The music is about to stop for unauthorized AI songmakers Suno and Udio. Sony, Universal, and Warner have had enough of these robot music factories cranking out hits, and are suing for copyright infringement.

Led by the Recording Industry Association of America (RIAA), the Big Three labels just filed lawsuits in Boston and New York accusing Suno and Udio of lifting tracks without permission. Some analysts say it’s the opening salvo in a legal battle that could reshape how AI trains on copyrighted tunes.

The suits target “mass infringement” by services the RIAA declares are “stealing” songs. Some juicy details: an early Suno investor more or less admitted they used labels’ music without deals. Udio execs also essentially owned up, saying their AI learned from “the best quality music” online.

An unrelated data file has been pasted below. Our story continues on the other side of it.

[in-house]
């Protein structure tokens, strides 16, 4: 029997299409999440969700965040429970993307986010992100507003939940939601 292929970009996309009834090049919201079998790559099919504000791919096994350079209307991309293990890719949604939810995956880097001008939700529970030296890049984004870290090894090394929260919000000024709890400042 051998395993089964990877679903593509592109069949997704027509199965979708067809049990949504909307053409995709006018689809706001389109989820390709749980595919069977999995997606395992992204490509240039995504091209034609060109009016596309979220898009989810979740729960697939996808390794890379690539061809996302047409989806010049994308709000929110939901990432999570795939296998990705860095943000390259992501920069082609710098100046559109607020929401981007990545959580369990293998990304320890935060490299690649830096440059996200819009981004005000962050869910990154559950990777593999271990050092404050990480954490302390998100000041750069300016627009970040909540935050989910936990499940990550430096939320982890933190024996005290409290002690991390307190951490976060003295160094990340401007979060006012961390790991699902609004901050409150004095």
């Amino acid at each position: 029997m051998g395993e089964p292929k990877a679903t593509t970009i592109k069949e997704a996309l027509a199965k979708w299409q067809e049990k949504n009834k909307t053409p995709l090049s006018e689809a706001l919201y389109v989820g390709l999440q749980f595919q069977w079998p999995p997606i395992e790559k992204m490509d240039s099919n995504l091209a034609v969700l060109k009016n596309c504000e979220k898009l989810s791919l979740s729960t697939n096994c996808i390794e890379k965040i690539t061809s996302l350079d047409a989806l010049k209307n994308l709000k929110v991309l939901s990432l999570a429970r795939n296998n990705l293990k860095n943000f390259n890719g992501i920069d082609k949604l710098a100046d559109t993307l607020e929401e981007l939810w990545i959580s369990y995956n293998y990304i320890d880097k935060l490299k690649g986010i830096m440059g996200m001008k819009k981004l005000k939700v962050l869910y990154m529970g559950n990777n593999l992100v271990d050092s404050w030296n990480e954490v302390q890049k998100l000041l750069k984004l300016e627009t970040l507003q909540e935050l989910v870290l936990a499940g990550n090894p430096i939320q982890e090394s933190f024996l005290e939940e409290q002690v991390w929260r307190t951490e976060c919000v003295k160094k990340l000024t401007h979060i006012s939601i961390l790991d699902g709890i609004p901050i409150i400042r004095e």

Forensic music analysts even uncovered samples of Ed Sheeran, ABBA, and other artists baked into Suno and Udio’s robot riffs. In some cases, the AI apparently mimicked vocals so well you’d think Michael Jackson or Bruce Springsteen were recording in the garage.

This could get really interesting in court. AI makers argue analyzing copyrighted works to train algorithms counts as “fair use.” But music tycoons say songbots that directly compete for sales cross the line. The lawsuits aim to establish whether copyright law leaves any breathing room for generative AI.

The RIAA warns this is just the beginning – more legal action is certainly coming down the pipeline as the industry hardens its stance on AI using its catalog without permission.

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